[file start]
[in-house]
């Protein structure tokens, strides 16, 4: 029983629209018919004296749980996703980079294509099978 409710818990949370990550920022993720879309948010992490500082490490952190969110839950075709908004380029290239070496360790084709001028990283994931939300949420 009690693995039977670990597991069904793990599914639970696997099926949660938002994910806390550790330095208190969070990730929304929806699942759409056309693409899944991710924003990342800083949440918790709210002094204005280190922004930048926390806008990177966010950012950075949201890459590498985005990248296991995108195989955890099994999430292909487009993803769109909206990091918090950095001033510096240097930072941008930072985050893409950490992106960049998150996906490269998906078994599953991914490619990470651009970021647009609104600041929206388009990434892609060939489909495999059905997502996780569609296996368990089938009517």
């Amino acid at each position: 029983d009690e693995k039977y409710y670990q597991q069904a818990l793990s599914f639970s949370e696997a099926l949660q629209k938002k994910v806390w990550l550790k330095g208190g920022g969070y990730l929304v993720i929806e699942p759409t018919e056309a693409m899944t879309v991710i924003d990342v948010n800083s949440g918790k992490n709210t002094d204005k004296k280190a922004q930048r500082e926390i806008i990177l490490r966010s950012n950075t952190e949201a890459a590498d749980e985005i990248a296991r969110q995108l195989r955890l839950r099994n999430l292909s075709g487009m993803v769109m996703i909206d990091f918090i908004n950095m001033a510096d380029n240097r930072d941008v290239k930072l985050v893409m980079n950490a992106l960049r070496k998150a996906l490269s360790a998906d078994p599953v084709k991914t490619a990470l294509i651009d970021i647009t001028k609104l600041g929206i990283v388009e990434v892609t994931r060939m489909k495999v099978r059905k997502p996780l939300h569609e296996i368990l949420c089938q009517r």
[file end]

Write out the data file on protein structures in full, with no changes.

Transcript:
[in-house]
């Protein structure tokens, strides 16, 4: 029983629209018919004296749980996703980079294509099978 409710818990949370990550920022993720879309948010992490500082490490952190969110839950075709908004380029290239070496360790084709001028990283994931939300949420 009690693995039977670990597991069904793990599914639970696997099926949660938002994910806390550790330095208190969070990730929304929806699942759409056309693409899944991710924003990342800083949440918790709210002094204005280190922004930048926390806008990177966010950012950075949201890459590498985005990248296991995108195989955890099994999430292909487009993803769109909206990091918090950095001033510096240097930072941008930072985050893409950490992106960049998150996906490269998906078994599953991914490619990470651009970021647009609104600041929206388009990434892609060939489909495999059905997502996780569609296996368990089938009517």
């Amino acid at each position: 029983d009690e693995k039977y409710y670990q597991q069904a818990l793990s599914f639970s949370e696997a099926l949660q629209k938002k994910v806390w990550l550790k330095g208190g920022g969070y990730l929304v993720i929806e699942p759409t018919e056309a693409m899944t879309v991710i924003d990342v948010n800083s949440g918790k992490n709210t002094d204005k004296k280190a922004q930048r500082e926390i806008i990177l490490r966010s950012n950075t952190e949201a890459a590498d749980e985005i990248a296991r969110q995108l195989r955890l839950r099994n999430l292909s075709g487009m993803v769109m996703i909206d990091f918090i908004n950095m001033a510096d380029n240097r930072d941008v290239k930072l985050v893409m980079n950490a992106l960049r070496k998150a996906l490269s360790a998906d078994p599953v084709k991914t490619a990470l294509i651009d970021i647009t001028k609104l600041g929206i990283v388009e990434v892609t994931r060939m489909k495999v099978r059905k997502p996780l939300h569609e296996i368990l949420c089938q009517r």